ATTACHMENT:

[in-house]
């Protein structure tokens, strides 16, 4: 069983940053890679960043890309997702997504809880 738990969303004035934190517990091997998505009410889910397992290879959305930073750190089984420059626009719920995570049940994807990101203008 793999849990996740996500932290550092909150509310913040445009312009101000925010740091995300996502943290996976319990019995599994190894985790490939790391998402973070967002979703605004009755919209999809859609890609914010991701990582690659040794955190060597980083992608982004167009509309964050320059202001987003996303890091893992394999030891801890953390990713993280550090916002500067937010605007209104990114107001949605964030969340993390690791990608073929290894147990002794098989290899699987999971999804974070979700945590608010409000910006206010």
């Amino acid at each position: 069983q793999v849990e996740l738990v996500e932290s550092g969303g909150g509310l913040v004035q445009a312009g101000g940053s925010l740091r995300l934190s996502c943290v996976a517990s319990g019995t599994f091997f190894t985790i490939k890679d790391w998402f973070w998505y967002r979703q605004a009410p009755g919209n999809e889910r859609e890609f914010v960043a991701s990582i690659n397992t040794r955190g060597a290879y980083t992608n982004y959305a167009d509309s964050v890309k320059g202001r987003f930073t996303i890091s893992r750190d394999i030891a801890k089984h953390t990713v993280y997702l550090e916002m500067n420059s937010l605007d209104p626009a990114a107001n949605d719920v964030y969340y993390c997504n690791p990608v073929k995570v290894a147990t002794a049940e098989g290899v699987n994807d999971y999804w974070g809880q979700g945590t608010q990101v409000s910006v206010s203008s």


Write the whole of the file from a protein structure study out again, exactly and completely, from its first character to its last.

[in-house]
């Protein structure tokens, strides 16, 4: 069983940053890679960043890309997702997504809880 738990969303004035934190517990091997998505009410889910397992290879959305930073750190089984420059626009719920995570049940994807990101203008 793999849990996740996500932290550092909150509310913040445009312009101000925010740091995300996502943290996976319990019995599994190894985790490939790391998402973070967002979703605004009755919209999809859609890609914010991701990582690659040794955190060597980083992608982004167009509309964050320059202001987003996303890091893992394999030891801890953390990713993280550090916002500067937010605007209104990114107001949605964030969340993390690791990608073929290894147990002794098989290899699987999971999804974070979700945590608010409000910006206010």
């Amino acid at each position: 069983q793999v849990e996740l738990v996500e932290s550092g969303g909150g509310l913040v004035q445009a312009g101000g940053s925010l740091r995300l934190s996502c943290v996976a517990s319990g019995t599994f091997f190894t985790i490939k890679d790391w998402f973070w998505y967002r979703q605004a009410p009755g919209n999809e889910r859609e890609f914010v960043a991701s990582i690659n397992t040794r955190g060597a290879y980083t992608n982004y959305a167009d509309s964050v890309k320059g202001r987003f930073t996303i890091s893992r750190d394999i030891a801890k089984h953390t990713v993280y997702l550090e916002m500067n420059s937010l605007d209104p626009a990114a107001n949605d719920v964030y969340y993390c997504n690791p990608v073929k995570v290894a147990t002794a049940e098989g290899v699987n994807d999971y999804w974070g809880q979700g945590t608010q990101v409000s910006v206010s203008s």